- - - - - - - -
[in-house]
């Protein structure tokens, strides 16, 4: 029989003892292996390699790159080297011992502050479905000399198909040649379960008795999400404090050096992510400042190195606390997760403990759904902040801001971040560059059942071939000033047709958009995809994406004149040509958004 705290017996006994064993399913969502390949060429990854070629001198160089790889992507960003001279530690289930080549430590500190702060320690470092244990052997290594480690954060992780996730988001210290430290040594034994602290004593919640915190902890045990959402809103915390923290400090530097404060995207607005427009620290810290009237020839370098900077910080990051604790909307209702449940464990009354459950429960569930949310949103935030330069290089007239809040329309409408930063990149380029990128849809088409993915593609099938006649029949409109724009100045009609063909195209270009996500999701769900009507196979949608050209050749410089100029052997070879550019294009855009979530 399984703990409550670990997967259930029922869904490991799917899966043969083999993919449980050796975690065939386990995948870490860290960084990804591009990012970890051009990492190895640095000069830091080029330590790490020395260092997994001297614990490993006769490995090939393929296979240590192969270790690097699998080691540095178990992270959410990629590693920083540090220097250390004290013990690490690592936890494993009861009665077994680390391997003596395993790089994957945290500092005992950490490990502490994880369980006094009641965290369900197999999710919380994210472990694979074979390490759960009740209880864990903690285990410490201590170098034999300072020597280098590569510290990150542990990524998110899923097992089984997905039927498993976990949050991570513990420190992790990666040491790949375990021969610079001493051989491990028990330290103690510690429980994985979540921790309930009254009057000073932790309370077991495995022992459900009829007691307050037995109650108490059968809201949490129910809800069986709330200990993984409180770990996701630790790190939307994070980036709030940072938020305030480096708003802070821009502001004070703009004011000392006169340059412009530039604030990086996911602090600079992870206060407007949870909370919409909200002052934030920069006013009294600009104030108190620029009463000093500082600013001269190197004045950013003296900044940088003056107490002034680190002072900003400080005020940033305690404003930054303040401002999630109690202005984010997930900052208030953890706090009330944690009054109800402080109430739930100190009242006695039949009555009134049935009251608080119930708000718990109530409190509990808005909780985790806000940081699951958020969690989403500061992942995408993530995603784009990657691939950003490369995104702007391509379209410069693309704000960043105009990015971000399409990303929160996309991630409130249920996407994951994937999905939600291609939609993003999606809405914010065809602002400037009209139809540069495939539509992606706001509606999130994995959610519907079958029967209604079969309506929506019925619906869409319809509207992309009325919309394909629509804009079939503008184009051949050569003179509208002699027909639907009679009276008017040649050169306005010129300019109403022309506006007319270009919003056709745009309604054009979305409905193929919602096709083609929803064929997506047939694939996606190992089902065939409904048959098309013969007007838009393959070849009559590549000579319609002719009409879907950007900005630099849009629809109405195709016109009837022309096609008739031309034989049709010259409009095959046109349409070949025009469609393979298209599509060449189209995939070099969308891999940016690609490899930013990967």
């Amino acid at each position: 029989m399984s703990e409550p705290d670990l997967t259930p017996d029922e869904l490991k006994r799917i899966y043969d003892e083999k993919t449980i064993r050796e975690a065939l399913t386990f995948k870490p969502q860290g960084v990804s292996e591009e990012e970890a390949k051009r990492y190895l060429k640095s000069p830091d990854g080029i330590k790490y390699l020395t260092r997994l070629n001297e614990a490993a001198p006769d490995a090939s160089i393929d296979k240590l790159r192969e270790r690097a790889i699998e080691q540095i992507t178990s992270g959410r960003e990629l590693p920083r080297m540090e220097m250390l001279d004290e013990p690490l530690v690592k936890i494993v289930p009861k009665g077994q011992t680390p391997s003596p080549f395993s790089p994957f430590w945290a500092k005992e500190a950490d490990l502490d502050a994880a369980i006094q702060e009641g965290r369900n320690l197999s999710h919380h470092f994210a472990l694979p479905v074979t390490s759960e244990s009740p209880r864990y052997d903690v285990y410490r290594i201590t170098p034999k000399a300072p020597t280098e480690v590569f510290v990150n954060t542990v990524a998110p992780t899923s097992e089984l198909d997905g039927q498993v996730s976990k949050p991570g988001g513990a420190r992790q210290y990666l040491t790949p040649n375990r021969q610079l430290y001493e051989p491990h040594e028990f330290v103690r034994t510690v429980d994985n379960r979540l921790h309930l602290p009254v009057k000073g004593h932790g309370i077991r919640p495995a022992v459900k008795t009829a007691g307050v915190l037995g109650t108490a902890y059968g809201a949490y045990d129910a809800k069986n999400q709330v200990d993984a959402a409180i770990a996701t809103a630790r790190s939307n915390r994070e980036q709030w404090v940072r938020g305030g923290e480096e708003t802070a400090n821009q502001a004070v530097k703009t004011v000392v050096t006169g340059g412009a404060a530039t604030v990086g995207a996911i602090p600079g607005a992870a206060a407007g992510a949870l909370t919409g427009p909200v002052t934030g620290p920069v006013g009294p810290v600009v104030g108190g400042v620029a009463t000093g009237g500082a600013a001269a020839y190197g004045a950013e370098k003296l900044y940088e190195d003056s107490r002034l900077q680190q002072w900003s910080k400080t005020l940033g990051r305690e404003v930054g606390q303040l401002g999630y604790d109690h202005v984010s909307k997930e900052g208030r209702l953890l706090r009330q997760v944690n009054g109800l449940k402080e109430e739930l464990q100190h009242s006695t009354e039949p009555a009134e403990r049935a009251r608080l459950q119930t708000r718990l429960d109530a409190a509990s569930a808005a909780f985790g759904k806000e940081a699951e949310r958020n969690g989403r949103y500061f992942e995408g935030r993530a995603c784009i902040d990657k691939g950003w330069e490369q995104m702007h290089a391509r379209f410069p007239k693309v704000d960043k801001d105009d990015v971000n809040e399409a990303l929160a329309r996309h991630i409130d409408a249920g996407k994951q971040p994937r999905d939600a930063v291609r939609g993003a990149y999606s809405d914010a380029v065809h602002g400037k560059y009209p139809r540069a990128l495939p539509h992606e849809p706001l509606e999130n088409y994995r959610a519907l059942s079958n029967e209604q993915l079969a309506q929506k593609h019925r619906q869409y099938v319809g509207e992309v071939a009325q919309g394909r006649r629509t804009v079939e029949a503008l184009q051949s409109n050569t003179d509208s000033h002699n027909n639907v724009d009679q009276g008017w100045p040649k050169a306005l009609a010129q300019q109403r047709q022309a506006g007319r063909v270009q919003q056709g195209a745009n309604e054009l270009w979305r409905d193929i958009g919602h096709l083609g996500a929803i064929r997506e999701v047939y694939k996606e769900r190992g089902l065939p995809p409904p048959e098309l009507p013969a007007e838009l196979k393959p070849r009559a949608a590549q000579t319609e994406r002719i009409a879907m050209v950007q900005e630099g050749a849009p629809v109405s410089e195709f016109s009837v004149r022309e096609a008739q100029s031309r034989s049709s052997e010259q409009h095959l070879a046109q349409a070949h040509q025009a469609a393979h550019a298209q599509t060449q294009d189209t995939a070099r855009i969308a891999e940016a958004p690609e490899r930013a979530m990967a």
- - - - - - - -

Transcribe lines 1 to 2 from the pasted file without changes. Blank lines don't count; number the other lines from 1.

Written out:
[in-house]
């Protein structure tokens, strides 16, 4: 029989003892292996390699790159080297011992502050479905000399198909040649379960008795999400404090050096992510400042190195606390997760403990759904902040801001971040560059059942071939000033047709958009995809994406004149040509958004 705290017996006994064993399913969502390949060429990854070629001198160089790889992507960003001279530690289930080549430590500190702060320690470092244990052997290594480690954060992780996730988001210290430290040594034994602290004593919640915190902890045990959402809103915390923290400090530097404060995207607005427009620290810290009237020839370098900077910080990051604790909307209702449940464990009354459950429960569930949310949103935030330069290089007239809040329309409408930063990149380029990128849809088409993915593609099938006649029949409109724009100045009609063909195209270009996500999701769900009507196979949608050209050749410089100029052997070879550019294009855009979530 399984703990409550670990997967259930029922869904490991799917899966043969083999993919449980050796975690065939386990995948870490860290960084990804591009990012970890051009990492190895640095000069830091080029330590790490020395260092997994001297614990490993006769490995090939393929296979240590192969270790690097699998080691540095178990992270959410990629590693920083540090220097250390004290013990690490690592936890494993009861009665077994680390391997003596395993790089994957945290500092005992950490490990502490994880369980006094009641965290369900197999999710919380994210472990694979074979390490759960009740209880864990903690285990410490201590170098034999300072020597280098590569510290990150542990990524998110899923097992089984997905039927498993976990949050991570513990420190992790990666040491790949375990021969610079001493051989491990028990330290103690510690429980994985979540921790309930009254009057000073932790309370077991495995022992459900009829007691307050037995109650108490059968809201949490129910809800069986709330200990993984409180770990996701630790790190939307994070980036709030940072938020305030480096708003802070821009502001004070703009004011000392006169340059412009530039604030990086996911602090600079992870206060407007949870909370919409909200002052934030920069006013009294600009104030108190620029009463000093500082600013001269190197004045950013003296900044940088003056107490002034680190002072900003400080005020940033305690404003930054303040401002999630109690202005984010997930900052208030953890706090009330944690009054109800402080109430739930100190009242006695039949009555009134049935009251608080119930708000718990109530409190509990808005909780985790806000940081699951958020969690989403500061992942995408993530995603784009990657691939950003490369995104702007391509379209410069693309704000960043105009990015971000399409990303929160996309991630409130249920996407994951994937999905939600291609939609993003999606809405914010065809602002400037009209139809540069495939539509992606706001509606999130994995959610519907079958029967209604079969309506929506019925619906869409319809509207992309009325919309394909629509804009079939503008184009051949050569003179509208002699027909639907009679009276008017040649050169306005010129300019109403022309506006007319270009919003056709745009309604054009979305409905193929919602096709083609929803064929997506047939694939996606190992089902065939409904048959098309013969007007838009393959070849009559590549000579319609002719009409879907950007900005630099849009629809109405195709016109009837022309096609008739031309034989049709010259409009095959046109349409070949025009469609393979298209599509060449189209995939070099969308891999940016690609490899930013990967």